Before kids, Alex and I once went to San Antonio for our wedding anniversary. Coincidentally, it was the same weekend that a Comicon was happening so the people watching was excellent. On our last day, we decided to go off the beaten path and walk away from all the touristy parts of the River Walk. We took the path that no one else traveled and fairly quickly figured out why no one travels on that particular portion of the River Walk.
Because the only thing that we found was heat.
The hot central Texas sun beat down on our heads, reflecting off the water and the concrete. There were no tourist shops where we could buy $8 bottle of water. There was nothing. It was as if we had discovered a gateway to another dimension, one where everyone had died and we were the only people left, crawling along the abandoned River Walk.
Finally, like a mirage in the distance, we squinted and through the waves of heat saw a small farmers market. We directed our slow plodding steps towards the tables stacked with brightly colored fruit, finally making it to the closest table which happened to be selling peaches so we bought a half dozen.
Now, obviously, I had eaten peaches before but, this? When I bit into this Texas peach, I felt almost like I was a baby that was discovering food for the first time. This tender, juicy peach made me question whether or not the wooden, dry peaches I’d had before could even qualify as fruit.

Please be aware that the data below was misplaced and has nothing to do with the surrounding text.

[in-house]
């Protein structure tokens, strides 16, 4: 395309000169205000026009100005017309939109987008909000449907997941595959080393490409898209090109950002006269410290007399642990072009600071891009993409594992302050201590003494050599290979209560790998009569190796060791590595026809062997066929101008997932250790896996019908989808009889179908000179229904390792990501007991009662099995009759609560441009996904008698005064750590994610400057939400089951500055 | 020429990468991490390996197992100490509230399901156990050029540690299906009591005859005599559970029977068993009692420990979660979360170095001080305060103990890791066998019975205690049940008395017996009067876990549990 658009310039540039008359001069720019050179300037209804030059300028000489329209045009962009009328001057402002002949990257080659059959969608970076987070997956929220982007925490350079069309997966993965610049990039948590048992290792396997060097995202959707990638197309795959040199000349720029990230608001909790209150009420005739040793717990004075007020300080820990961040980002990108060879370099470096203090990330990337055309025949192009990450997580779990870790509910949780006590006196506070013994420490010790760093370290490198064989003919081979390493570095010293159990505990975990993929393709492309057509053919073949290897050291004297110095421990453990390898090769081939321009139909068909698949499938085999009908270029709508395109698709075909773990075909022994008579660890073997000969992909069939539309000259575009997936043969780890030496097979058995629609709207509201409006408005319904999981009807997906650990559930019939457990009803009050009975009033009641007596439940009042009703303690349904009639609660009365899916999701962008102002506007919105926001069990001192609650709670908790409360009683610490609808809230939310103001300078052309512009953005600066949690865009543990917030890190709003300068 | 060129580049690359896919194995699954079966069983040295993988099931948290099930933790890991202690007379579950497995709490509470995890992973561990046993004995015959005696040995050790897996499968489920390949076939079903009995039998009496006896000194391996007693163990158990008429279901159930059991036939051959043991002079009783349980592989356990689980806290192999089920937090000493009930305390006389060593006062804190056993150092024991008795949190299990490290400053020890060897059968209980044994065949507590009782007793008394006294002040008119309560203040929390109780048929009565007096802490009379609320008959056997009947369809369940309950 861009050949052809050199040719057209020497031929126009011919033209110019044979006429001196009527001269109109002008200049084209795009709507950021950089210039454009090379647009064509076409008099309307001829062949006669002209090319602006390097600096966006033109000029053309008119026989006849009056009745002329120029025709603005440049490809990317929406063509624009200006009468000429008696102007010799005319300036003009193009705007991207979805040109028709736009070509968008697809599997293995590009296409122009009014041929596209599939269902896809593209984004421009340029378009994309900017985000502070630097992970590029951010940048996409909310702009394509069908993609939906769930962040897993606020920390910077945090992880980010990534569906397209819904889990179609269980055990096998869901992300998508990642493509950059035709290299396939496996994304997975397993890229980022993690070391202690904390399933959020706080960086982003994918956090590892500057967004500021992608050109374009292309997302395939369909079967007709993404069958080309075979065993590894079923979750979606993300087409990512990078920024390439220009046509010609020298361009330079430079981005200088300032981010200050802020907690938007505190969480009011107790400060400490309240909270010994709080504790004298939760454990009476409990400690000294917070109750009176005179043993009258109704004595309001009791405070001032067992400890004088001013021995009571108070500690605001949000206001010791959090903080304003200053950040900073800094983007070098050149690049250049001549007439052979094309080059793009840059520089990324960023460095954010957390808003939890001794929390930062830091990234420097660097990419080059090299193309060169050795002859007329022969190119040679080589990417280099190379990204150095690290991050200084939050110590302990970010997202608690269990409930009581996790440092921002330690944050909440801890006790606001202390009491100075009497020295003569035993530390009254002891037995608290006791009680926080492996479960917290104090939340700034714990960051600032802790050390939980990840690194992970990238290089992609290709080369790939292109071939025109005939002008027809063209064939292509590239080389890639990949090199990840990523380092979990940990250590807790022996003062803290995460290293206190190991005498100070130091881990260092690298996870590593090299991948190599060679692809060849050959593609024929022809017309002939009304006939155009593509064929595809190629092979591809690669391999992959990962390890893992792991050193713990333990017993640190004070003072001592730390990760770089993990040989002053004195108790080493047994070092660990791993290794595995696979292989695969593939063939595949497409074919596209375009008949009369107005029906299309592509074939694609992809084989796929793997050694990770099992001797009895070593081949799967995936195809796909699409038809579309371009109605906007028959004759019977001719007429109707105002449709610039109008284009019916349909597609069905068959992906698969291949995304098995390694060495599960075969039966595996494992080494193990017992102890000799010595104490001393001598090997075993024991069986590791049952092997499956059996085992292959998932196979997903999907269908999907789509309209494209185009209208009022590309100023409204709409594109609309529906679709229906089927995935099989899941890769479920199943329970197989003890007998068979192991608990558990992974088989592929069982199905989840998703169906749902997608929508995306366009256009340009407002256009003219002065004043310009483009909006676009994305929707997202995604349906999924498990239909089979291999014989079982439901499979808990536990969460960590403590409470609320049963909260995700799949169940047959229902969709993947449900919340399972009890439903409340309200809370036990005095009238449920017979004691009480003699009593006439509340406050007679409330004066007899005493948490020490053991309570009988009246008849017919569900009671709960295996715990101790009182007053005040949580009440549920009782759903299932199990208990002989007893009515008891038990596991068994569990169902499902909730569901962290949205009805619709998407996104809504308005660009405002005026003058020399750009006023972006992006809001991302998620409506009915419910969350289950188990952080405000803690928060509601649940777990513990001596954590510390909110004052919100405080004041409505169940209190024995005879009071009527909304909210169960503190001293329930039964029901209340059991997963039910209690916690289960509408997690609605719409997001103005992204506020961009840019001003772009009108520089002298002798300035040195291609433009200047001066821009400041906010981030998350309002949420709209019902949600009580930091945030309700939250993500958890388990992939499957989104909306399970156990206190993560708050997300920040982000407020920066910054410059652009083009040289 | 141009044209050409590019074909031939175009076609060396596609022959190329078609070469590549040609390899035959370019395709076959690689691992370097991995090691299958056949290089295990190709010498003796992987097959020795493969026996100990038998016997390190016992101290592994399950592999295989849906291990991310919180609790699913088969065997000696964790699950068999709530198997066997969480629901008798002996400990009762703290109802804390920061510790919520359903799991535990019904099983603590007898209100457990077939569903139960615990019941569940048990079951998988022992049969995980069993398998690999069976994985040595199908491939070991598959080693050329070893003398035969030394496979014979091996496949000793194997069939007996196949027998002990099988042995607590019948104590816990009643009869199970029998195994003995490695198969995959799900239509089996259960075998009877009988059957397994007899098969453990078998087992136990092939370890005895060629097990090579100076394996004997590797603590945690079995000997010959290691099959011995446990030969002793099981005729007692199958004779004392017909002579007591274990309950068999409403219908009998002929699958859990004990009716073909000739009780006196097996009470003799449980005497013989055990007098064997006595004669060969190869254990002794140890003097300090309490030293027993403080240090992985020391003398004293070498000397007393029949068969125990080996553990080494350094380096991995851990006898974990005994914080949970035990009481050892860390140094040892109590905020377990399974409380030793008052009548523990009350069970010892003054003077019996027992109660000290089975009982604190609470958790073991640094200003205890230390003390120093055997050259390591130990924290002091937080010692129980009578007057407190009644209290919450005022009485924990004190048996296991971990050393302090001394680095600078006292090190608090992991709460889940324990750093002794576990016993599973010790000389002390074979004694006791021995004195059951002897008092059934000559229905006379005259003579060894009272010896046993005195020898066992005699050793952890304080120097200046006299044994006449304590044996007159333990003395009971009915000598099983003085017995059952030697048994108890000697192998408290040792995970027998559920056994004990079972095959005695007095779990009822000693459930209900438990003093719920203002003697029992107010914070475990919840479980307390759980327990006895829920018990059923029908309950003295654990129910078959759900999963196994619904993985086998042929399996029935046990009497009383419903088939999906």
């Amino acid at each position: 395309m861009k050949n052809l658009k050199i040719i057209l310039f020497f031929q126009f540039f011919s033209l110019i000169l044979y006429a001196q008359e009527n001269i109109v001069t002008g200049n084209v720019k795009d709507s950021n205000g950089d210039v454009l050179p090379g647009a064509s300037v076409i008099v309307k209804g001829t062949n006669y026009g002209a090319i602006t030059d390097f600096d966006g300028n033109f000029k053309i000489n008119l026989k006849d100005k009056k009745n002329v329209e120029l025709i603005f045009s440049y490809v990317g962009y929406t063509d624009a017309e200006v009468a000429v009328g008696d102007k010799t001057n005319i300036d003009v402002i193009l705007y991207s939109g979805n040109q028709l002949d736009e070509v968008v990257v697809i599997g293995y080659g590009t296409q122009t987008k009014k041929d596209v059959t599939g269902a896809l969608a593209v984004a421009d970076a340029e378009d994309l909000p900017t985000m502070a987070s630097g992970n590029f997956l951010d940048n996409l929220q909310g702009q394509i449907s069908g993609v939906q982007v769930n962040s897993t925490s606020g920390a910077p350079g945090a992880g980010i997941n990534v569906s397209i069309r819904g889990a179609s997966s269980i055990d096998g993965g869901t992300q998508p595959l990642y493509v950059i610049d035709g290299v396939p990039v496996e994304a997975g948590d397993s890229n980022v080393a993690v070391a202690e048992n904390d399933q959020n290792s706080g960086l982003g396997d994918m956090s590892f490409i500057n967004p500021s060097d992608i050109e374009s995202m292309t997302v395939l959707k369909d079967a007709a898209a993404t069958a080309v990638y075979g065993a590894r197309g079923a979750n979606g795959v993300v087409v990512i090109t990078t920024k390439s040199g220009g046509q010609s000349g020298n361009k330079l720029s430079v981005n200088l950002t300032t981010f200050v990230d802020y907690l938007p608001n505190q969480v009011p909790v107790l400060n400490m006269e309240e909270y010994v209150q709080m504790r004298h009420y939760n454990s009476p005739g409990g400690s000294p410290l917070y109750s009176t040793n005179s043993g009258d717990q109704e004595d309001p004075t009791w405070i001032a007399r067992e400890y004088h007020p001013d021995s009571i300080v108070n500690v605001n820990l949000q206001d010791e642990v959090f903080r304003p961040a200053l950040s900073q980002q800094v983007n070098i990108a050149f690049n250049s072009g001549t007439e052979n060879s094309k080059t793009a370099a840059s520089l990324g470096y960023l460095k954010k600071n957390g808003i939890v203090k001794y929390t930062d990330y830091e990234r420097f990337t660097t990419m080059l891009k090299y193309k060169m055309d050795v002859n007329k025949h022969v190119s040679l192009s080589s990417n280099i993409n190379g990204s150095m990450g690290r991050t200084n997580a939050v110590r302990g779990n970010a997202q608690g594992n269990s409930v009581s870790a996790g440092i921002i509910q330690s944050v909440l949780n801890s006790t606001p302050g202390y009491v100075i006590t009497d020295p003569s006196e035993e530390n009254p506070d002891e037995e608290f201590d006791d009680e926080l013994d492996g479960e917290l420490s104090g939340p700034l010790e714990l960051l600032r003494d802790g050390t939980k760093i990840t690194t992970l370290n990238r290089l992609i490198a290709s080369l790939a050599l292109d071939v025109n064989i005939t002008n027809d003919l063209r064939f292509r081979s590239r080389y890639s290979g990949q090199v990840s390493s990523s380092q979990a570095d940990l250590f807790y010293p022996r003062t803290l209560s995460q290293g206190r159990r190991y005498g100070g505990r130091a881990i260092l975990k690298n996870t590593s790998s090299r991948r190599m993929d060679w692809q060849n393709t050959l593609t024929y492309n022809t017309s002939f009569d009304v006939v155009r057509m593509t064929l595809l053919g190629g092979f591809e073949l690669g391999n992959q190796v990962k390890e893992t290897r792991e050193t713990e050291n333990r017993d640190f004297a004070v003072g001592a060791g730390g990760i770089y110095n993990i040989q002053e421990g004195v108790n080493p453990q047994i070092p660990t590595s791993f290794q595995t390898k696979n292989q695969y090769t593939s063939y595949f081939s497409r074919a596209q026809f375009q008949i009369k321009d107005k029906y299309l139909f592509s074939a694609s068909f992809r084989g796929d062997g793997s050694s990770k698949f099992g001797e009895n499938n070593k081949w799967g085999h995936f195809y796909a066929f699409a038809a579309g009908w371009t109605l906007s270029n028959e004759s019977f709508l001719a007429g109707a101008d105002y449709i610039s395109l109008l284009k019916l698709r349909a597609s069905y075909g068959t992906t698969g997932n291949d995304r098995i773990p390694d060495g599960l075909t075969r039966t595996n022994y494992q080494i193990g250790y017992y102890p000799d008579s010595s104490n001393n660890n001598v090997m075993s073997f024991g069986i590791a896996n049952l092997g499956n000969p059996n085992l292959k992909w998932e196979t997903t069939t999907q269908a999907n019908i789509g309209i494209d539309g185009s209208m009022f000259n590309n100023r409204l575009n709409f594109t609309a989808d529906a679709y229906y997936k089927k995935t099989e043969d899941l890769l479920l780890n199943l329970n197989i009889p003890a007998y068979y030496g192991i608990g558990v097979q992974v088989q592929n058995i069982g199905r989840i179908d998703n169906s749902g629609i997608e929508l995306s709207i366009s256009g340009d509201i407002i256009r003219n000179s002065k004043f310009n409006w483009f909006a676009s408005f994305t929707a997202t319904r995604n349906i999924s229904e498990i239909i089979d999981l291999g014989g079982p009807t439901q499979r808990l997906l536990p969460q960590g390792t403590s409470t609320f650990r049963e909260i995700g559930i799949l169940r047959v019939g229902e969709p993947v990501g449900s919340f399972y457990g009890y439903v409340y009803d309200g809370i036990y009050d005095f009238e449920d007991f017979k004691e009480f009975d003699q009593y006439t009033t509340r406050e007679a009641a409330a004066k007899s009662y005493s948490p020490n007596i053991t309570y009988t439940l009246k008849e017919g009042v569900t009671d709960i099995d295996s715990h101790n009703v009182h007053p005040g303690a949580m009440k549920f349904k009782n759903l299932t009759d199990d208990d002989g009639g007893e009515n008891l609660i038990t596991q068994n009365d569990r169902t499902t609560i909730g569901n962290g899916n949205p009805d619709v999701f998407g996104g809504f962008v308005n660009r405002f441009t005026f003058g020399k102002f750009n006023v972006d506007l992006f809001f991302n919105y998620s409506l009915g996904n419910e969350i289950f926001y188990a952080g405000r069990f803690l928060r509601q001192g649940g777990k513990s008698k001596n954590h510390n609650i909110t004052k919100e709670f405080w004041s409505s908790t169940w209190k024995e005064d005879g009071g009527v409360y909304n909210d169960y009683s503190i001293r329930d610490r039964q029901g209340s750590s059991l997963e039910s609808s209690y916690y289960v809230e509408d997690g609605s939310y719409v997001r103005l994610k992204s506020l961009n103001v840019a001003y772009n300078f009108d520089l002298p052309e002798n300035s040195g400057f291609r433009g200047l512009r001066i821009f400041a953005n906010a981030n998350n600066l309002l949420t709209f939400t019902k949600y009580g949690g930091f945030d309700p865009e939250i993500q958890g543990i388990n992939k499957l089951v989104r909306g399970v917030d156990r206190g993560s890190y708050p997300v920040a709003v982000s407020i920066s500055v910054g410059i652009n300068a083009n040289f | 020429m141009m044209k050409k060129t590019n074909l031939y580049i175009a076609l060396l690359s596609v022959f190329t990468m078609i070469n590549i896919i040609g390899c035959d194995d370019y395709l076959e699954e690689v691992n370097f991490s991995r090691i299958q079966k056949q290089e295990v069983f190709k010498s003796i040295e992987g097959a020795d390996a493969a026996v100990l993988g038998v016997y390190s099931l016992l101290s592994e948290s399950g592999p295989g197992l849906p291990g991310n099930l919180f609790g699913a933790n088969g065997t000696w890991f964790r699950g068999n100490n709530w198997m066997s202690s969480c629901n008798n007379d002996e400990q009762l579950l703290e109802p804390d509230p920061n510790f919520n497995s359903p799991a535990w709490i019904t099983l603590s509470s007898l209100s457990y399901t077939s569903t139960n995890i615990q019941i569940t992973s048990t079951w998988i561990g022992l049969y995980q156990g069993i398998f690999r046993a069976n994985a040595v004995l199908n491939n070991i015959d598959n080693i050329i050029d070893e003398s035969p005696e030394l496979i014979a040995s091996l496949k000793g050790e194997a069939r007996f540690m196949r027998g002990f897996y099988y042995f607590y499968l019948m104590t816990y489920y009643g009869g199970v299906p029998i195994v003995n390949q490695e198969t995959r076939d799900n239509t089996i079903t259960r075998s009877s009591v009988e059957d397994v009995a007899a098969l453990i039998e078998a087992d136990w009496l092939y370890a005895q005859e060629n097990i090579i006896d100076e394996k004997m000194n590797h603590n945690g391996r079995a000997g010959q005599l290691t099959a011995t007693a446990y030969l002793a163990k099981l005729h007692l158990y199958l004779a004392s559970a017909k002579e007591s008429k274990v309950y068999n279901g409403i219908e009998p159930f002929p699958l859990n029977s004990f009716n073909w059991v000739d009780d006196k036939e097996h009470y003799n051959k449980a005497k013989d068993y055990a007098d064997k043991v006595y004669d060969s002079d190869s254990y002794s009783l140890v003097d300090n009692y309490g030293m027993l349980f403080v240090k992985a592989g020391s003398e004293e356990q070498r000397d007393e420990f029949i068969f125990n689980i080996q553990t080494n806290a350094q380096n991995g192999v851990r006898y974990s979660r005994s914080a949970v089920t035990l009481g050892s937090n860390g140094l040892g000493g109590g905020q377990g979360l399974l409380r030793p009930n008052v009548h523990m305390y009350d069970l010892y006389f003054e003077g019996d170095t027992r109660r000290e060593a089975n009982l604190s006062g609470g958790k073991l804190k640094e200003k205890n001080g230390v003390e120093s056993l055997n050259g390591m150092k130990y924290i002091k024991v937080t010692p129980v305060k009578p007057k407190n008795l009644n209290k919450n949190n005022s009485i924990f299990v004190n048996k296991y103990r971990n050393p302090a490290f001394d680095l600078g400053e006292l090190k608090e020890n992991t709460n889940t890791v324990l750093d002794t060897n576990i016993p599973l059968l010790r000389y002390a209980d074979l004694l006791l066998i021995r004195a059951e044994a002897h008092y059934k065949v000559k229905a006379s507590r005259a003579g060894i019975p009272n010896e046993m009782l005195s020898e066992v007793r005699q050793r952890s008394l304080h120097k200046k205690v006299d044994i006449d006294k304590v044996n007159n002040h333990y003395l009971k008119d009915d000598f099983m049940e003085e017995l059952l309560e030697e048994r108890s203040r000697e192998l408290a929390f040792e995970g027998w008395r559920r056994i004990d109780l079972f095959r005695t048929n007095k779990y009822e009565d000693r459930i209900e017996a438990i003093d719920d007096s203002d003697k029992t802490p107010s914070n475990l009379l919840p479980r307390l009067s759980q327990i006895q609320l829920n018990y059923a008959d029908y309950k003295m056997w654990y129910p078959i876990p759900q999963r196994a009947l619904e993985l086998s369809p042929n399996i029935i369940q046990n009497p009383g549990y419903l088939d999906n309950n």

We sat under a tree and ate peaches like we had never eaten before.
Every once and a while, we talk about those peaches. They changed peaches for us. Now, every peach that I eat has to measure up to those peaches, the ones that changed our peach game.
I went to the Pride Parade again this year with a few people from my church. I got there early to scope out the location. I walked it twice and didn’t see any of the protestors that we saw last year.
So we just posted up in a spot that had good foot traffic and we hugged people.
Until we heard the crackle of a bullhorn followed by “Sinners, repent!” Our group swiftly moved to stand in front of the lone protestor (just like we did last year).
I can’t tell you how many people I hugged today. It was probably in the 200 person range. My friends next to me were holding “Free Mom Hugs” and “Free Dad Hugs”. I lost count of how many exclaimed, “Oh! My dad hates me! I need a dad hug!” I had so many approach with tears in their eyes in response to hearing a message of love from someone associated with church.
It was good fruit.
Not like the wizened, dried up plum of theology that told me that I needed to love the sinner and hate the sin. It wasn’t the unintentionally homemade raisins of self-righteousness or the blackened, soft banana of legalism. It wasn’t the OMG-I-just-bought-these-$4-strawberries-and-there’s-f’in-mold-on-them certainty that made me think I could dictate other people’s lived experiences without ever listening to them.
No, this was delicious, juicy, drip-down-your-chin good fruit.
This is the fruit of peacemaking.
The fruit of healing.
The fruit of love.
This is the fruit that has ruined all other fruit for me. I can’t go back to woody, flavorless fruit. Seeing people, loving them, speaking life into them, healing wounds that the church has inflicted.
This is good, good fruit.
And you know what? I realize that this metaphor is slightly (or rather wildly) sexual in nature but I don’t care. I don’t care because sex is just one side of a many-sided prism of intimacy.
And standing in a sweaty embrace with a stranger, the blaring condemnation from a bullhorn ringing in our ears, whispering to one another assurances that God loves us, is the most intimate thing I’ve done in a while.
This is good fruit.